Summary of the Case
The Veteran served on active duty in the United States Army from March 1972 until February 1975 as an indirect fire infantryman. In February of 1974, he was diagnosed with hepatitis A. Two years later, the Veteran was in a motor vehicle accident and medical reports noted elevated levels of enzymes in his liver. The Veteran denied using drugs or receiving blood transfusions, which may have caused the elevated levels. In November of 1997, he was further diagnosed with non-Hodgkin’s lymphoma. While undergoing treatment, he was diagnosed with hepatitis C. The Veteran initially applied for service-connected compensation for hepatitis, non-Hodgkin’s lymphoma, and diabetes in 2009. However, his claims were denied in 2010. The Veteran continued to seek service connection and attended a VA examination in November of 2013. The examiner opined that it was less likely than not that the Veteran’s hepatitis C was incurred or caused by service. In July of 2015, he submitted a statement in which he argued that he contracted hepatitis C from a fellow soldier who was a drug user. He believed the drug user either shaved with his razor or accidentally poked him with a needle. The Veteran also indicated that his non-Hodgkin’s lymphoma and diabetes may have been connected to his hepatitis C.
In May of 2016, the Board remanded the Veteran’s claims in light of his statements. The remand called for an addendum opinion to address the etiology of his hepatitis C, and instructed the examiner to provide a full explanation if unable to provide an opinion without resorting to mere speculation. In august of 2016, the examiner upheld the opinion that the Veteran’s hepatitis C was neither incurred nor caused by his service. The examiner indicated that there was no evidence of the Veteran having hepatitis C before 1998 despite elevated liver levels in 1976, which he noted as non-specific and possibly caused by acute muscle injury or rupture to red blood cells secondary to the motor vehicle accident. As a result, the Board denied service connection.
Board denies service connection for hepatitis C, non-Hodgkin’s lymphoma, and diabetes
In August of 2017, the Board issued a decision denying service connection for hepatitis C, non-Hodgkin’s lymphoma, and diabetes mellitus, type II. In its decision, the Board reasoned that there was no diagnosis of hepatitis C in service or for many years afterwards, and that there was no treatment for symptoms associated with hepatitis C in service. Furthermore, the Board concluded that the competent medical evidence, including the November 2013 and August 2016 VA examination reports, is against a finding that the in-service diagnosis of hepatitis A is related to the later diagnosis of hepatitis C. In regards to the Veteran’s statements, the Board found that he was not credible with respect to blood exposure in service. The Board also found that service connection for non-Hodgkin’s lymphoma and diabetes were not warranted because the Veteran claimed these conditions as secondary to hepatitis C, which was not granted service connection.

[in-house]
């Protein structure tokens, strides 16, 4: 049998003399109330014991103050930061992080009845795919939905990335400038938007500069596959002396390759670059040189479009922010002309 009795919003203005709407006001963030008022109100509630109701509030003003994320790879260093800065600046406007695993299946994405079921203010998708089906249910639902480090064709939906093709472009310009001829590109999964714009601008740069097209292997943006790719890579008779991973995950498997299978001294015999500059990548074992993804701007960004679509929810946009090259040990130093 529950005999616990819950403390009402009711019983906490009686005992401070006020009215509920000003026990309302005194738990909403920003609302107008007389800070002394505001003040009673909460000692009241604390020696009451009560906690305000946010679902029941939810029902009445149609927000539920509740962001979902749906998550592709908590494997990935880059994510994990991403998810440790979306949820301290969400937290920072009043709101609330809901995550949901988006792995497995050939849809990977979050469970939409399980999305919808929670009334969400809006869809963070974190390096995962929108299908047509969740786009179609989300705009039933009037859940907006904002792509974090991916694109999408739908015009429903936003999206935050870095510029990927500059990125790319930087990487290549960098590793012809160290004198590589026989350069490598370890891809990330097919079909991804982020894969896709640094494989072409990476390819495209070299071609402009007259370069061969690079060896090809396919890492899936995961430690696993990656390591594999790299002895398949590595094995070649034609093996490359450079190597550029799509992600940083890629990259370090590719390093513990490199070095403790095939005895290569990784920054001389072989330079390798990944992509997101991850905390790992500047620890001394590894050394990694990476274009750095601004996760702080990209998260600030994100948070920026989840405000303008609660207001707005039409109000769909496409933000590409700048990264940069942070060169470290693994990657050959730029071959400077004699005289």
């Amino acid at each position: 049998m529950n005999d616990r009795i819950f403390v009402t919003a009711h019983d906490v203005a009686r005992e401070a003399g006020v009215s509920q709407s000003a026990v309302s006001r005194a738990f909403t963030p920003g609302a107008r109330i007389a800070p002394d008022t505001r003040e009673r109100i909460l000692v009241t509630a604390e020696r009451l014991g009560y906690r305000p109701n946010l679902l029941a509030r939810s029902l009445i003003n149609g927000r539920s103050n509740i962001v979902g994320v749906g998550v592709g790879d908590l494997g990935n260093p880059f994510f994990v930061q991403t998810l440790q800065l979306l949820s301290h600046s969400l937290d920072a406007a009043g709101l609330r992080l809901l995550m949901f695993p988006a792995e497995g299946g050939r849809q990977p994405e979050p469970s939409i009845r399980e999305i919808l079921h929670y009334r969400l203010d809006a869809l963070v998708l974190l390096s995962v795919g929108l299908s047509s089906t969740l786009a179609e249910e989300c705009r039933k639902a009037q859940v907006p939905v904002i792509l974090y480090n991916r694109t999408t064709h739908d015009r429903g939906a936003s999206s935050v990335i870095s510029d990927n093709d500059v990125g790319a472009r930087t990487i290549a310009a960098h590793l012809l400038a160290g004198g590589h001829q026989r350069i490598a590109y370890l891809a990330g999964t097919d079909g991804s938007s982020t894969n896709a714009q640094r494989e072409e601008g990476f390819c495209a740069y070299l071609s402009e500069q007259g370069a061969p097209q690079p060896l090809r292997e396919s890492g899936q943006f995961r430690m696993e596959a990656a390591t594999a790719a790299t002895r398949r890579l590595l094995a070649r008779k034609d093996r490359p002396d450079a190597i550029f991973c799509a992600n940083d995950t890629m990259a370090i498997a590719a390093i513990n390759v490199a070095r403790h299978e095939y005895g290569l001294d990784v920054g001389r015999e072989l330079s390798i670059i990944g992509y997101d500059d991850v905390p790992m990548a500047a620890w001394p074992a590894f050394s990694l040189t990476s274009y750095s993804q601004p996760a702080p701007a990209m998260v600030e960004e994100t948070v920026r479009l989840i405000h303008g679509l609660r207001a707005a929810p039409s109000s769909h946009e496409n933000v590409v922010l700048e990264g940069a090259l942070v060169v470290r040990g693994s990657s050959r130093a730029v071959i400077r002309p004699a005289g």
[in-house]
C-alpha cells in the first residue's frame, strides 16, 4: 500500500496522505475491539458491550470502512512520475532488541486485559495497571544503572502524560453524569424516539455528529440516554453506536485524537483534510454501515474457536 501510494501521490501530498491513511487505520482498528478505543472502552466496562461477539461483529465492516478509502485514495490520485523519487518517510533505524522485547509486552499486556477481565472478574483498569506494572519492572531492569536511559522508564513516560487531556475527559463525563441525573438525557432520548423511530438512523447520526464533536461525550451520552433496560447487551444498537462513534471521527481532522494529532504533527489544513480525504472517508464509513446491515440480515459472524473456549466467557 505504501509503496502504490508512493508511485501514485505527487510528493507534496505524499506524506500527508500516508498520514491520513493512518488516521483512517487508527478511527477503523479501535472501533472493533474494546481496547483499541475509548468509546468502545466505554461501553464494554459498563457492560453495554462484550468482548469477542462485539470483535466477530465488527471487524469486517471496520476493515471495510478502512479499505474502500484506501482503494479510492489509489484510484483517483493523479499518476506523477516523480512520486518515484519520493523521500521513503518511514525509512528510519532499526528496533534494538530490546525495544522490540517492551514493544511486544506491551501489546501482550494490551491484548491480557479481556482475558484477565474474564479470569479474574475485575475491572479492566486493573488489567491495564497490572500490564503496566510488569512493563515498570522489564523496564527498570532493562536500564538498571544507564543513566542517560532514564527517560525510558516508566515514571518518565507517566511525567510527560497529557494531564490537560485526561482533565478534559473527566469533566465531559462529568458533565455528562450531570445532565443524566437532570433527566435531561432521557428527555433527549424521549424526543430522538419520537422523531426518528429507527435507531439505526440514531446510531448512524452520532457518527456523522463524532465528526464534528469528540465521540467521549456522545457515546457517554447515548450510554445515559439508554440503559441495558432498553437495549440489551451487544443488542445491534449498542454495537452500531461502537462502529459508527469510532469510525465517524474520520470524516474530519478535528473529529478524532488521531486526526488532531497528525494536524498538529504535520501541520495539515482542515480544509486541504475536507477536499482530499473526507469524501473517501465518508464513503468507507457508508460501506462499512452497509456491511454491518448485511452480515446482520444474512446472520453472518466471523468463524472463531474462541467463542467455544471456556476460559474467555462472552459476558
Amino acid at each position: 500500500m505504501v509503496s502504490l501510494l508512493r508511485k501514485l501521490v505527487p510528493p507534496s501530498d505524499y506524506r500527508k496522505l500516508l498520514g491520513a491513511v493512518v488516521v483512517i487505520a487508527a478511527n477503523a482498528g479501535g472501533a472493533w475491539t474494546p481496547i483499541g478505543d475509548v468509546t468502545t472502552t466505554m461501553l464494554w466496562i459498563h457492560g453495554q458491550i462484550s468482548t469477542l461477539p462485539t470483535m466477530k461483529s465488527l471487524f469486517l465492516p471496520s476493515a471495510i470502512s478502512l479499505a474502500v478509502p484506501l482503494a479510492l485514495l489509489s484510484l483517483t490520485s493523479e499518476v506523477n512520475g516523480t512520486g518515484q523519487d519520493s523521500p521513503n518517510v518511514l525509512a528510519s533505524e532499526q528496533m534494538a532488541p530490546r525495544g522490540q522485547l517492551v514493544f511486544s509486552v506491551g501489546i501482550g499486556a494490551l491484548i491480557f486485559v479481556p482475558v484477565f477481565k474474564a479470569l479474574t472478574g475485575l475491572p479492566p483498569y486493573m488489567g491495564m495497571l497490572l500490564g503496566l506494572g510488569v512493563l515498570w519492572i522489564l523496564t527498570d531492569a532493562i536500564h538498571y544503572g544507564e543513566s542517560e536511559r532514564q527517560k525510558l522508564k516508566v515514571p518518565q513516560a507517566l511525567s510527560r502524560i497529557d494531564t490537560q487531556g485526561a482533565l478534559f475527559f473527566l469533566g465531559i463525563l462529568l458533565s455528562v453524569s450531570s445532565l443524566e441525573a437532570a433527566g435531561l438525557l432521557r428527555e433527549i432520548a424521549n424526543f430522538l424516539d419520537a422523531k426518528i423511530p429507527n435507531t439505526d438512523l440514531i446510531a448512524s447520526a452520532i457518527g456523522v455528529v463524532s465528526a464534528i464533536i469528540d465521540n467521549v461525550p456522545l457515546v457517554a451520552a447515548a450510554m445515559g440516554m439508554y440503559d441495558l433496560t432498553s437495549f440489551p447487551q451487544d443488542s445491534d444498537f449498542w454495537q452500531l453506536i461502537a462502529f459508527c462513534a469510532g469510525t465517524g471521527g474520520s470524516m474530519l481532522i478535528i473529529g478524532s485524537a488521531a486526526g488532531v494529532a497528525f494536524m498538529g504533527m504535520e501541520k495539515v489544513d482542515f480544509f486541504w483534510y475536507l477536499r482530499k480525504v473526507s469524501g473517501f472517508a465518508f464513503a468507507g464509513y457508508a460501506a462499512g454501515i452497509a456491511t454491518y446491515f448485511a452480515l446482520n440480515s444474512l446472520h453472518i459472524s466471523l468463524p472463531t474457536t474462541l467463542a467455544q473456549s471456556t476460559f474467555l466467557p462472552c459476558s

CCK appeals to the Court
CCK successfully appealed to the Court of Appeals for Veterans Claims the Board decision that denied the Veteran service connection for hepatitis C, non-Hodgkin’s lymphoma, and diabetes. In regards to service connection for hepatitis C, CCK attacked the Board’s finding that the Veteran was not credible and argued his statements were not contradictory. CCK also asserted the VA examinations were inadequate because they either had insufficient rationale or were internally inconsistent. Additionally, the 2016 VA examiner said he could not attribute the Veteran’s elevated liver levels to hepatitis C without resorting to mere speculation, but did not provide an explanation as to why, despite the Board’s instructions to do so. CCK further argued against the lack of diagnosis in service because hepatitis C had not yet been discovered when the Veteran was serving, so it would have been impossible for him to be diagnosed. In support of service connection for non-Hodgkin’s lymphoma and diabetes, CCK contended that such claims were inextricably intertwined with the Veteran’s hepatitis C claim, and the Board also erred by failing to consider them on a direct service connection basis as well.
Court agrees with CCK’s arguments
CCK argued, and the Court agreed, that the Board erred in relying on the 2016 VA examination report and not returning it for further clarification. Specifically, the examination never discussed the March 1974 service treatment record that noted the Veteran’s elevated liver levels. Accordingly, remand is warranted for the Board to return the examination for clarification on whether the elevated liver test results permit the examiner to make an opinion on whether the Veteran’s hepatitis C was caused by or incurred in service. The Court also found that the issues of service connection for non-Hodgkin’s lymphoma and diabetes must be remanded as well, insofar as they are inextricably tied to the Veteran’s service connection claim for hepatitis C. On remand, the Board must also consider direct service connection for these issues.